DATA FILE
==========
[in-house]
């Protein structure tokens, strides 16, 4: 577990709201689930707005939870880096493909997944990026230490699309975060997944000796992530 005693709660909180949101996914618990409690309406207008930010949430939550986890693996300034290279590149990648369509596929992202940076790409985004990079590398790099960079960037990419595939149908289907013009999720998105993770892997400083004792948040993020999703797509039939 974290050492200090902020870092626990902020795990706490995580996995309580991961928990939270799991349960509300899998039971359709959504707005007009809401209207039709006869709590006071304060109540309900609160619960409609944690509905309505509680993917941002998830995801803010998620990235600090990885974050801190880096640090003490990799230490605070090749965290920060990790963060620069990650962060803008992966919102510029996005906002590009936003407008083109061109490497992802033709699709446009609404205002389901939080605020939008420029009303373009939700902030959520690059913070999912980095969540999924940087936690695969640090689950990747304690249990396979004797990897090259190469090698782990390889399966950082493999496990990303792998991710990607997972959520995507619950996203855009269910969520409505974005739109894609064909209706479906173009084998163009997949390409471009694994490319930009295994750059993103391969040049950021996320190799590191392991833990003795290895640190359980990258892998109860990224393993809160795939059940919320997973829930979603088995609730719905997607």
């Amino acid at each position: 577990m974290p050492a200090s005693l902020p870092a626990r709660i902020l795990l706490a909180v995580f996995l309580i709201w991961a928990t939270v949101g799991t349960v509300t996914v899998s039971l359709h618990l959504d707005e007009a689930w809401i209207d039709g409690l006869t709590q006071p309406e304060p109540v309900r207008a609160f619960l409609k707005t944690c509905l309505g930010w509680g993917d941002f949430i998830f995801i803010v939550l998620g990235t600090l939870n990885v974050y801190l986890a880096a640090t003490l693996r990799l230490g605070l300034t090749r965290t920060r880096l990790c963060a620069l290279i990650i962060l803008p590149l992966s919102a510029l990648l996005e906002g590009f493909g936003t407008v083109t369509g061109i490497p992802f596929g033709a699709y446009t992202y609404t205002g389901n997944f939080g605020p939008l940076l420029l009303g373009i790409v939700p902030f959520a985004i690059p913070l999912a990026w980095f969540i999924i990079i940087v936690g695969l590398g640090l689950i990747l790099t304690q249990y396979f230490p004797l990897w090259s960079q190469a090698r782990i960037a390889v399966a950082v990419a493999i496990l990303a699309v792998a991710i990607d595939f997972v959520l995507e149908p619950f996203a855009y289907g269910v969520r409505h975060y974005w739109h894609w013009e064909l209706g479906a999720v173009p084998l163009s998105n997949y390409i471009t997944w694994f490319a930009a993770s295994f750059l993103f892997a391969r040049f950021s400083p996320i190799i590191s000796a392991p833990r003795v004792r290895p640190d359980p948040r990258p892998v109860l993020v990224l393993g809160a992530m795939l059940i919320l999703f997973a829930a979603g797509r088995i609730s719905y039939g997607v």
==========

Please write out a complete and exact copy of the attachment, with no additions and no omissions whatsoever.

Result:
[in-house]
């Protein structure tokens, strides 16, 4: 577990709201689930707005939870880096493909997944990026230490699309975060997944000796992530 005693709660909180949101996914618990409690309406207008930010949430939550986890693996300034290279590149990648369509596929992202940076790409985004990079590398790099960079960037990419595939149908289907013009999720998105993770892997400083004792948040993020999703797509039939 974290050492200090902020870092626990902020795990706490995580996995309580991961928990939270799991349960509300899998039971359709959504707005007009809401209207039709006869709590006071304060109540309900609160619960409609944690509905309505509680993917941002998830995801803010998620990235600090990885974050801190880096640090003490990799230490605070090749965290920060990790963060620069990650962060803008992966919102510029996005906002590009936003407008083109061109490497992802033709699709446009609404205002389901939080605020939008420029009303373009939700902030959520690059913070999912980095969540999924940087936690695969640090689950990747304690249990396979004797990897090259190469090698782990390889399966950082493999496990990303792998991710990607997972959520995507619950996203855009269910969520409505974005739109894609064909209706479906173009084998163009997949390409471009694994490319930009295994750059993103391969040049950021996320190799590191392991833990003795290895640190359980990258892998109860990224393993809160795939059940919320997973829930979603088995609730719905997607």
């Amino acid at each position: 577990m974290p050492a200090s005693l902020p870092a626990r709660i902020l795990l706490a909180v995580f996995l309580i709201w991961a928990t939270v949101g799991t349960v509300t996914v899998s039971l359709h618990l959504d707005e007009a689930w809401i209207d039709g409690l006869t709590q006071p309406e304060p109540v309900r207008a609160f619960l409609k707005t944690c509905l309505g930010w509680g993917d941002f949430i998830f995801i803010v939550l998620g990235t600090l939870n990885v974050y801190l986890a880096a640090t003490l693996r990799l230490g605070l300034t090749r965290t920060r880096l990790c963060a620069l290279i990650i962060l803008p590149l992966s919102a510029l990648l996005e906002g590009f493909g936003t407008v083109t369509g061109i490497p992802f596929g033709a699709y446009t992202y609404t205002g389901n997944f939080g605020p939008l940076l420029l009303g373009i790409v939700p902030f959520a985004i690059p913070l999912a990026w980095f969540i999924i990079i940087v936690g695969l590398g640090l689950i990747l790099t304690q249990y396979f230490p004797l990897w090259s960079q190469a090698r782990i960037a390889v399966a950082v990419a493999i496990l990303a699309v792998a991710i990607d595939f997972v959520l995507e149908p619950f996203a855009y289907g269910v969520r409505h975060y974005w739109h894609w013009e064909l209706g479906a999720v173009p084998l163009s998105n997949y390409i471009t997944w694994f490319a930009a993770s295994f750059l993103f892997a391969r040049f950021s400083p996320i190799i590191s000796a392991p833990r003795v004792r290895p640190d359980p948040r990258p892998v109860l993020v990224l393993g809160a992530m795939l059940i919320l999703f997973a829930a979603g797509r088995i609730s719905y039939g997607v």